Late yesterday afternoon I was watching a bit of ESPN. Suddenly, the excitement level of the announcers’ voices rose significantly as they began talking about “THE FIRST NFL PRE-SEASON GAME OF THE YEAR” scheduled for later that evening. On August 1st. Doesn’t this thing ever go away? Heaven help us. We’re in the midst of a baseball pennant race where, with two months to go, 17 teams are either division leaders or within four games of the two wild-card slots in each league and thus have a legitimate chance at making the playoffs. Teams are going on improbable streaks (I’m looking at you, New York Mets and San Francisco Giants). Strong teams (Houston) just made themselves better with deadline trades, while other teams (New York Yankees and Washington Nationals) left their fans disappointed by their lack of imagination and just plain guts in filling in their weaknesses. Suffice it to say, there’s a lot to watch (and talk about) around baseball. But noooo. We have to hear about pro football ad infinitum. Well, I’m (still) …

Baseball is boring. Then suddenly it isn’t.

I know I’m going to jinx them. I just know it. As soon as you start talking about the Nationals this year, they do a face plant and fall back off the pace. Again. Their bullpen implodes. Again. They remind you that Mike Rizzo isn’t a genius when it comes to constructing bullpens or picking managers. Again. Nonetheless, I’m going to take a chance. And I’m doing so because Max Scherzer is worth it. Who breaks their nose (in a freak bunting accident, no less), then 24 hours later goes out with said broken nose and amazing black eye and punches out 10 Phillies (boo Bryce Harper) via strikeouts? Then five days later throws one-hit shutout ball — again with 10 strikeouts — against the Marlins? Finally, yesterday, in his first return to Detroit since signing with the Nats as a free agent, Max — still with a discolored eye and broken nose — goes 8 innings and has 14 strikeouts in a 2-1 win that brings the Nats home for July 4th with a …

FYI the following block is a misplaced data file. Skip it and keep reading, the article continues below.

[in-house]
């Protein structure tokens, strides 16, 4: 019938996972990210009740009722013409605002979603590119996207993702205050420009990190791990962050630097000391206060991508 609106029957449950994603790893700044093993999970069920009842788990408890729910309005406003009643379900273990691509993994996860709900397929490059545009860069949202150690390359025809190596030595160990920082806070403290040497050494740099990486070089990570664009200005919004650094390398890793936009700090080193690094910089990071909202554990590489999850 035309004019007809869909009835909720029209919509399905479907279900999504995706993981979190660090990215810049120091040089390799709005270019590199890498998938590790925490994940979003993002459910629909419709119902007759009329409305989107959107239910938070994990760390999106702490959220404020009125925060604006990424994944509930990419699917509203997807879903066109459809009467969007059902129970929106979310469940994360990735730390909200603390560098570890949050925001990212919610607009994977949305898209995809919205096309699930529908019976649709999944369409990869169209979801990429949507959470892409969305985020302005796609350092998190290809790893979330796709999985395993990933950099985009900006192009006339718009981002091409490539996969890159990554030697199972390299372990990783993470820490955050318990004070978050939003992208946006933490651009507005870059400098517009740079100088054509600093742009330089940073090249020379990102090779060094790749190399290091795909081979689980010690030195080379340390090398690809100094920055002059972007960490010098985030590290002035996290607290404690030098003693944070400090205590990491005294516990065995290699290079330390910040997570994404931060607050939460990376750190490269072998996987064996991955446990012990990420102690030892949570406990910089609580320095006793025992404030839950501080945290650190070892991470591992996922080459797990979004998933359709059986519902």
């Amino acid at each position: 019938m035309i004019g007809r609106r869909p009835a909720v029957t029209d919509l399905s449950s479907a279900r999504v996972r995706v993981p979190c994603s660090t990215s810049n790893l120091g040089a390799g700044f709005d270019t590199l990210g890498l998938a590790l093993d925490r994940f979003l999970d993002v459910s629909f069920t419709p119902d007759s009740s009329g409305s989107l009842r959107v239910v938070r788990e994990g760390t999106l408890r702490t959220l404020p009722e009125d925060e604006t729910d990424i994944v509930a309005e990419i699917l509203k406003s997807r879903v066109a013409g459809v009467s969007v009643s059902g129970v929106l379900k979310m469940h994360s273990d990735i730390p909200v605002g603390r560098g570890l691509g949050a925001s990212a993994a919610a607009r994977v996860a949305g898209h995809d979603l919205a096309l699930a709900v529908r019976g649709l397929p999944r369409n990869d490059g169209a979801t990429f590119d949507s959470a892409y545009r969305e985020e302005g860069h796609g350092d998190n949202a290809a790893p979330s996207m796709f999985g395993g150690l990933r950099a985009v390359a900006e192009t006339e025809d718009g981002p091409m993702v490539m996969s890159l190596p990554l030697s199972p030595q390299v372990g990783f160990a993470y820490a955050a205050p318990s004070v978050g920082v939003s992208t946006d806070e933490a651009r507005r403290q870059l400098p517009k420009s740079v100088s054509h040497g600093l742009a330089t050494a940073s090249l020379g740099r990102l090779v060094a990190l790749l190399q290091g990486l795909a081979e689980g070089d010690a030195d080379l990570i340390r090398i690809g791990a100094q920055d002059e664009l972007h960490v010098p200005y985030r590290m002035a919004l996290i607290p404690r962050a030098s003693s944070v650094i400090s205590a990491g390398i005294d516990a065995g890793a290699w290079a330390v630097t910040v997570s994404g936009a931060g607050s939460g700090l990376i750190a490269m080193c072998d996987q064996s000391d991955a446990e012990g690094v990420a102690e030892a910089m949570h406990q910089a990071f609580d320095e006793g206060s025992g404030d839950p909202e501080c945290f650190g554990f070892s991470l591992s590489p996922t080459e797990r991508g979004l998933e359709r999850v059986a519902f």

About “More to Come…The DJB Blog”

Hi.  I am David J. Brown (hence the DJB) and I originally created this blog more than ten years ago to send random thoughts on a few things I care about to friends, family, and others who may share the same passions.  I began this as a way to capture photos and memories from a family vacation.  After the trip was over, I simply continued writing. Over the years the blog has changed to have a more definite focus, which is reflected in the new menu items and new look.  Several years ago I began writing a Monday email to my staff about things that were on my mind, and this discipline led to a regular feature on the blog which you can find under “Monday Musings.”  Professionally, I am a national nonprofit leader with a four-decade record of growing and strengthening organizations at local, state, and national levels. In this work, I combine deep industry knowledge in historic preservation with proven fundraising experience, national program conceptualization and delivery, effective public engagement, extensive governing board …

Location, Location, Location

Take a look at this map: Do you have any idea what information is being conveyed?  (Hint:  Think about the time of year). If you suspect you have the answer, click here to see if you are right. This map came to me from a colleague from the National Trust, and I think I was stumped because this wasn’t what I would call “within his area of expertise” (or interest). If you are still reading and haven’t clicked through to the website, it maps where Major League Baseball fans live in the United States, by county.  Now that you know the answer, click through to the article above and learn some other fun facts, such as which MLB team’s fans live in the most counties and the most out-of-state counties, the largest land mass covered by a fan base, and the state with the most number of teams.  (That last one is Pennsylvania.) “Though it is home to only two teams, no state is the site of fiercer competition than Pennsylvania, which has its allegiance …